I can't lie to your pretty faces, so I'll say it: I hated sewing this swimsuit. But I forced myself to DO IT anyway because I didn't have a swimsuit at all, and it's still somehow a fraction of a bit better than shopping for one. Shopping for swimsuits entails fully undressing and redressing far too many times in a row, and then staring at your perceived bodily flaws under glaring fluorescent lights from all angles, and being disgusted at the fashion industry for selling us these noodley mesh things meant to be worn in front of strangers in broad daylight. Nothing has decent coverage, nothing feels comfortable, and having to overhear conversations between teenage girls in the dressing room is its own kind of hell.
So, I sew. It's desperate times, people; it's 90F degrees daily and there are pools and lazy rivers that I need to be submerged in, stat! But sewing my own swimsuit released a whole new angst inside of me, maybe partly due to the lack of air conditioning in my sewing room. Sure, you have control over style, print and coverage, but getting to that ideal state of fit was a battle. It was not an empowering process, lemme tell you. Why can't I stretch this thing over my hips? Why does it STILL not cover my whole booty? Why can't my sad little bust hold this thing up? Why are these bra cups so low, and these other ones so pointy, and these other ones as hard as concrete? Why is the suit pulling here and dragging there and dipping and gaping and rolling? Why can't I stretch elastic evenly? That muslin fit in jersey, but it's too small in spandex. Can I starve myself and fit in this by mid-week? No way, take a break and go buy a brownie pop.
First attempt, second attempt, third, fourth. Two patterns, three. Fold-over elastic wasted by the yardful. Hack, cut, slash.
Le fin. I finally eked out something wearable before I used all the spandex in my stash or flipped a table. Of course I exaggerate about my rage, but you get the idea. I think the fit was tricky because I'm a pear shape, and a one-piece swimsuit can only be put on one way: upward, over dem hips. When there's a 13 inch difference between your waist and hip measurements, that makes for some major stretchage and wriggling requirements. I almost considered cutting this thing in half but realized that would be two additional openings to elasticize. Wasn't into it, and my heart and midriff were set on a one-piece.
Here's the muslin graveyard. Let us mourn the loss of that cute green dot spandex:
I started with the Ginger Bodysuit pattern by Ohhh Lulu. It's drafted for a bigger bust and shorter body than mine, which I thought I worked out but couldn't get right after two tries. Seams were slightly different lengths, the easing looked bad in solid spandex and my side seams were slanted for whatever reason. The lower cups were also too deep, so it wasn't just about changing the apex curve. So I moved onto the Ohhh Lulu Jasmine Bra mixed with a Nettie Bodysuit body. I think the Jasmine is more flattering than the Ginger with its vertical seaming, and I knew the Nettie already fit my body length and had better rear coverage, though I still ended up adding more depth all around for public decency.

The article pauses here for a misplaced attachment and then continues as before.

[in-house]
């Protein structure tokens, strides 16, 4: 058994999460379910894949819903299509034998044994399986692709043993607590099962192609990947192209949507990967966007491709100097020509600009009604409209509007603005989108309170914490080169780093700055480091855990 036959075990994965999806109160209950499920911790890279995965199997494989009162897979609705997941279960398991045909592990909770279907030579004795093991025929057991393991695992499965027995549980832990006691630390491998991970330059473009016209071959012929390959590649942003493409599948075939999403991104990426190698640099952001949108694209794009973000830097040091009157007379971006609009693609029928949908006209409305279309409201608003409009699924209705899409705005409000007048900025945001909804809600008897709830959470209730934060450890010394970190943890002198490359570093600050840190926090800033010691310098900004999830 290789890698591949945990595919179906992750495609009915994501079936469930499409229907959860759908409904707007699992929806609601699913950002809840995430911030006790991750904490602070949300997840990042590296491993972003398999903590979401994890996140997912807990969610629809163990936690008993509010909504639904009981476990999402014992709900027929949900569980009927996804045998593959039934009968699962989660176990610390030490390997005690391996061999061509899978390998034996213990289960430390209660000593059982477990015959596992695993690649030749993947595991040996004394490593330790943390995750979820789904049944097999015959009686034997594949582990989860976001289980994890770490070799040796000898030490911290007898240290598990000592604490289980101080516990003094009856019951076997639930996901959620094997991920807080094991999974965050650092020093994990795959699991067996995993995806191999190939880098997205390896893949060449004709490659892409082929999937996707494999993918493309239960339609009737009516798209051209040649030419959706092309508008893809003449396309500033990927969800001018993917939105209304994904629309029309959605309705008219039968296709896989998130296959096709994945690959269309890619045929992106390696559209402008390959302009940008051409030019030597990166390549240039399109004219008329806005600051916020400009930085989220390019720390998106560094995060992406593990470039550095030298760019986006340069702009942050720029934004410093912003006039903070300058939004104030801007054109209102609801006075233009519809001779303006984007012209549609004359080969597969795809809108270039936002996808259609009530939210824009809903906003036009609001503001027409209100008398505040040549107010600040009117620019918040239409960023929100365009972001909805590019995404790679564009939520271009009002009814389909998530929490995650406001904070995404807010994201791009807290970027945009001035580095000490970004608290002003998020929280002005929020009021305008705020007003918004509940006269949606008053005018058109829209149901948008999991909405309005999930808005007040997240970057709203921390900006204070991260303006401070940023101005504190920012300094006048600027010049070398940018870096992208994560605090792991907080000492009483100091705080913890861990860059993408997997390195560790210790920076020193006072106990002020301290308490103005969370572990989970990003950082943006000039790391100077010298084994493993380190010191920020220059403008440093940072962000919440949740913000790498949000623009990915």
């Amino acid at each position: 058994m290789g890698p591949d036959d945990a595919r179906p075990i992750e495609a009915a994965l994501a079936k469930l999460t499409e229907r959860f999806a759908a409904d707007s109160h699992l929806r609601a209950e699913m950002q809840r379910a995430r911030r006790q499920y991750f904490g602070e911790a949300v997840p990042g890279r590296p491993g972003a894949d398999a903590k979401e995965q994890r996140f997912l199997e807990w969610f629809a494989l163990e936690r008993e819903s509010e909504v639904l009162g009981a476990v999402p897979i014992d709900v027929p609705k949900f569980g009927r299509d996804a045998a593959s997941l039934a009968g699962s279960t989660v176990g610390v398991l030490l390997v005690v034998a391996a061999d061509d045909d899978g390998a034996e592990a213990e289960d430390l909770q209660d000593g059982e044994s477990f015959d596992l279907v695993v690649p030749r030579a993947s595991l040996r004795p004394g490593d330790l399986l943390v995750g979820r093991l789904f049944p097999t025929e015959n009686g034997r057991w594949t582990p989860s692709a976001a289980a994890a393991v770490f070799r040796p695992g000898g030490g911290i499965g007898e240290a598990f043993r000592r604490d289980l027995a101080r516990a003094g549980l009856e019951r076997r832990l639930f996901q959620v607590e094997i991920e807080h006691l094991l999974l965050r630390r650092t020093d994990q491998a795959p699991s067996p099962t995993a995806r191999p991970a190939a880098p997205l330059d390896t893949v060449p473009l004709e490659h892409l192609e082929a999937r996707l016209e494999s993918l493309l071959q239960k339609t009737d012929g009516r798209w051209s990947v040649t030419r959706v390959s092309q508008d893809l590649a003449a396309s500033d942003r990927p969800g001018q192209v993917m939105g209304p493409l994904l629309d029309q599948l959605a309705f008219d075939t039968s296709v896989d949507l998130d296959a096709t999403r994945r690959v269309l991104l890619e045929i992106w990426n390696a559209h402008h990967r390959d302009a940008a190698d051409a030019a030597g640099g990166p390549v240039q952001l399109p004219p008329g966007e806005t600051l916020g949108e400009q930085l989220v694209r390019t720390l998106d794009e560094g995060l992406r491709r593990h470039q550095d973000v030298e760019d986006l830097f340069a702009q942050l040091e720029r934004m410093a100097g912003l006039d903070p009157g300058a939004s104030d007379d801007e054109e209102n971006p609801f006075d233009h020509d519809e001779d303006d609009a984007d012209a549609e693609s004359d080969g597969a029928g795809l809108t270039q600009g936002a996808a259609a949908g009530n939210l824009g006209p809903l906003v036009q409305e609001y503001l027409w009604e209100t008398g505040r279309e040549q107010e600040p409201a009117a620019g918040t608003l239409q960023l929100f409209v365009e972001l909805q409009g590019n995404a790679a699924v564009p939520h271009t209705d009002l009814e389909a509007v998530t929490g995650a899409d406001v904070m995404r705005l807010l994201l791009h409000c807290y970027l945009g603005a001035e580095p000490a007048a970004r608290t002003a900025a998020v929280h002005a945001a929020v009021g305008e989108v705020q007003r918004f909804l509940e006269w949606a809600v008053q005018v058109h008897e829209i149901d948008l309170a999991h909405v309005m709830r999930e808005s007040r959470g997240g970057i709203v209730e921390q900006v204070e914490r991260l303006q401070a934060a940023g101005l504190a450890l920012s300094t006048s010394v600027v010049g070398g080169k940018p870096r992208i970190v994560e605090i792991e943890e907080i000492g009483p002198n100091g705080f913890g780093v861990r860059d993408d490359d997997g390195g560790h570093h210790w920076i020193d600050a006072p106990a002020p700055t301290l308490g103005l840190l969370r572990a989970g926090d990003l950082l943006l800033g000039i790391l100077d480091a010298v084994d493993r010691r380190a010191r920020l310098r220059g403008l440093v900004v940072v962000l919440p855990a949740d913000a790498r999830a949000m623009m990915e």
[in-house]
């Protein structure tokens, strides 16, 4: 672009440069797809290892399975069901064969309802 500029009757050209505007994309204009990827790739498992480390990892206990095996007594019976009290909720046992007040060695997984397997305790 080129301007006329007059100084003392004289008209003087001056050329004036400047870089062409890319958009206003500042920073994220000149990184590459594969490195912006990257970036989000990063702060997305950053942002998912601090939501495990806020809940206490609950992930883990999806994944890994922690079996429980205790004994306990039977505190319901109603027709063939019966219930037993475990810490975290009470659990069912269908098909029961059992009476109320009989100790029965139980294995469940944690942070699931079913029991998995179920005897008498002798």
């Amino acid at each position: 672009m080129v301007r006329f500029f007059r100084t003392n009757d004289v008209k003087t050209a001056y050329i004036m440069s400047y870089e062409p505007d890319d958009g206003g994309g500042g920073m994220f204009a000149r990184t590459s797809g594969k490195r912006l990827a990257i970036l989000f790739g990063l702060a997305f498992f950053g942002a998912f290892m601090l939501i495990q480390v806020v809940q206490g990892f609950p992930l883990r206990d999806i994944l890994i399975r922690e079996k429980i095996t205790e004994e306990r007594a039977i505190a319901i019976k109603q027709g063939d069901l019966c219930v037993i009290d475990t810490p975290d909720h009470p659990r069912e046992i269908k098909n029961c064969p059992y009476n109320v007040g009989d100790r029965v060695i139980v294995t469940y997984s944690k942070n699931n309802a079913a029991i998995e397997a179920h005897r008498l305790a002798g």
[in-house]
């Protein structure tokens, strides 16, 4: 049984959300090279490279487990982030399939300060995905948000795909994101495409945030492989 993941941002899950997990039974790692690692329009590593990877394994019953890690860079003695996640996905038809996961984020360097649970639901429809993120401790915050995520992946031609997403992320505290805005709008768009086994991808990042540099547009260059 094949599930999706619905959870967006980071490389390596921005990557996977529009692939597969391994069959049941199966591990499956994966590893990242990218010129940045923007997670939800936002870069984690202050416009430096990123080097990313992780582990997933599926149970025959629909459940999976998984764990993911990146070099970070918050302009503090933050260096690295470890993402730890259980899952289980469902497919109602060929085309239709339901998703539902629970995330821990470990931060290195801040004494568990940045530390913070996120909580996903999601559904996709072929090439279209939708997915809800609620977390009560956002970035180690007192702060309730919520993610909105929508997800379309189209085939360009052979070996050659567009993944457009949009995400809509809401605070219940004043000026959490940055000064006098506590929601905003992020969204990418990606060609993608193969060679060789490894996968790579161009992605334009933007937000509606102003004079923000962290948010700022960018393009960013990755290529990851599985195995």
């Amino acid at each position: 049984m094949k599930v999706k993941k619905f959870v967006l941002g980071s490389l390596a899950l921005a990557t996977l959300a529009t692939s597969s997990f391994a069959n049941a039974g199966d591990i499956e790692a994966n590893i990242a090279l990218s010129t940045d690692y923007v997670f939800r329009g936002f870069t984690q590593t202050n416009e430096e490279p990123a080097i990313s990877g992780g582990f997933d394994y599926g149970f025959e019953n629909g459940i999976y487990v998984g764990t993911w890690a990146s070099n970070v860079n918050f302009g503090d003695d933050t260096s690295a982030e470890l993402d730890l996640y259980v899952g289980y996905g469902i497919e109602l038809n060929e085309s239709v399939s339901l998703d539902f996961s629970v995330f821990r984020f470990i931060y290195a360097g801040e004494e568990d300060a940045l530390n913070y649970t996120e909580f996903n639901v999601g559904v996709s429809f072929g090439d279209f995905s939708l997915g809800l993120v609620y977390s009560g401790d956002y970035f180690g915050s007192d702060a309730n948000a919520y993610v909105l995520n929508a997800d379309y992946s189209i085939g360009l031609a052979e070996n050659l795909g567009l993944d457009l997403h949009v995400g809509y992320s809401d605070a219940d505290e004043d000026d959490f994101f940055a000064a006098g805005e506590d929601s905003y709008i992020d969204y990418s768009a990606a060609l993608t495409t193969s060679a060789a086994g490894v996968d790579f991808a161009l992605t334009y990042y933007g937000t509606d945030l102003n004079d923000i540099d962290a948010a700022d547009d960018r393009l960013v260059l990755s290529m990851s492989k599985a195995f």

You may recognize my fabric, so I'm sorry you have to keep looking at it on all these sewing blogs. But it's adorable! It's a pink/coral/black "abstract wildflowers" print from Girl Charlee that Heather also used for her Nettie bikini hack and Sallie recently used for her Soma bikini. The back of my suit is solid black matte spandex, and everything is flat-lined in black tricot lining, also from GC. I cut up an old bra for the cups, which are tacked in place to the wrong side of the bust lining.
I decided to go with solid black fold-over elastic (FOE) for all edges and my straps. I like the contrast and I like that I didn't have to worry about taking away any seam allowance from where I needed it most (leg/crotch openings). I was already so fed up with the whole construction process and FOE seemed like the fastest option. My FOE is from Peakbloom. A five-yard cut of solid FOE from there is only $1.45 total, which calculates to under 30 cents a yard. I'M SERIOUS. They have tons of cute prints, too, for all your handmade undie needs. The prints are slightly more expensive than the solid, but still way more affordable than JoAnn's, where printed FOE is $3.99 per yard.
However, I've worn the suit in the pool once now and the color of the FOE has already started to fade, and the black spandex on the back of suit is doing some weird splotchy effect as well. Great. I know they say (whoever 'they' are) that you're only supposed to use cotton or nylon elastic on swimwear, but I didn't want to believe it. If this suit is unwearable by the end of this season, though, I am gonna flip a table. Or, uh, just make another suit. Swimsuits are actually pretty fast to make once you have modified your pattern to fit properly! And they take such little fabric that you can squeeze two (or more!) out of one yard of spandex.
Laying flat, the suit isn't very pretty, which is why I actually modeled it on my body in front of the camera (with majorly cropped photos for everyone's benefit, trust). The back looks like a diaper cover, but I had to stretch the elastic that much so it would be snug around all curves once worn:
This strenuous exercise in swimsuit fitting was worth it, I think, because I actually did feel somewhat comfortable at the pool in my finished suit. Believe me, that's rare; I haven't been in a pool in years due to self-consciousness (mostly). While I was there, I witnessed a woman hike up her suit repeatedly and actually say to her friend, "I need to hire a seamstress to fix the neck on my swimsuit so it stays up!" I almost considered chiming in, but decided that I should reserve the swimsuit sewing stress for me and my body alone.
Have you taken the swimsuit sewing plunge yet?